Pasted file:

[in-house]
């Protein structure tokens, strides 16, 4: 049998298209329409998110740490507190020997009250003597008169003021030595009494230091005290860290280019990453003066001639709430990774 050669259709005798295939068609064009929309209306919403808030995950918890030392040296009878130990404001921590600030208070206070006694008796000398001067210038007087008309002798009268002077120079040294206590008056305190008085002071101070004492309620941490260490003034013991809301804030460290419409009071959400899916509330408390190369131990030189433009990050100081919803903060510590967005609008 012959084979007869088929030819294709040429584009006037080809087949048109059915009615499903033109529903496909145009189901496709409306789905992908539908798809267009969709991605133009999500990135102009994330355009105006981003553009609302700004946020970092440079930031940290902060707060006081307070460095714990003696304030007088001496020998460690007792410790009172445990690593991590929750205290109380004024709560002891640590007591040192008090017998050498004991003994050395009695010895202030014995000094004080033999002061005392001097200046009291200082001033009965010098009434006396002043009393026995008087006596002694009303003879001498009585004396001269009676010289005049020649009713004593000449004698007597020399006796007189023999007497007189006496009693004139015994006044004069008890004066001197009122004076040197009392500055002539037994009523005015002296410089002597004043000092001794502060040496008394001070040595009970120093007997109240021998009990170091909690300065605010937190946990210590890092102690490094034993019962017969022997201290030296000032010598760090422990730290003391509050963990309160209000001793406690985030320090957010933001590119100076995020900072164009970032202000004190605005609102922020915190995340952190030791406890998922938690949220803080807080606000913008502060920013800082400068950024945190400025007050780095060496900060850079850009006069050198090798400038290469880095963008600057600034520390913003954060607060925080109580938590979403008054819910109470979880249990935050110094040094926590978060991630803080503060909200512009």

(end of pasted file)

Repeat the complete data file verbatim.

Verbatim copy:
[in-house]
């Protein structure tokens, strides 16, 4: 049998298209329409998110740490507190020997009250003597008169003021030595009494230091005290860290280019990453003066001639709430990774 050669259709005798295939068609064009929309209306919403808030995950918890030392040296009878130990404001921590600030208070206070006694008796000398001067210038007087008309002798009268002077120079040294206590008056305190008085002071101070004492309620941490260490003034013991809301804030460290419409009071959400899916509330408390190369131990030189433009990050100081919803903060510590967005609008 012959084979007869088929030819294709040429584009006037080809087949048109059915009615499903033109529903496909145009189901496709409306789905992908539908798809267009969709991605133009999500990135102009994330355009105006981003553009609302700004946020970092440079930031940290902060707060006081307070460095714990003696304030007088001496020998460690007792410790009172445990690593991590929750205290109380004024709560002891640590007591040192008090017998050498004991003994050395009695010895202030014995000094004080033999002061005392001097200046009291200082001033009965010098009434006396002043009393026995008087006596002694009303003879001498009585004396001269009676010289005049020649009713004593000449004698007597020399006796007189023999007497007189006496009693004139015994006044004069008890004066001197009122004076040197009392500055002539037994009523005015002296410089002597004043000092001794502060040496008394001070040595009970120093007997109240021998009990170091909690300065605010937190946990210590890092102690490094034993019962017969022997201290030296000032010598760090422990730290003391509050963990309160209000001793406690985030320090957010933001590119100076995020900072164009970032202000004190605005609102922020915190995340952190030791406890998922938690949220803080807080606000913008502060920013800082400068950024945190400025007050780095060496900060850079850009006069050198090798400038290469880095963008600057600034520390913003954060607060925080109580938590979403008054819910109470979880249990935050110094040094926590978060991630803080503060909200512009």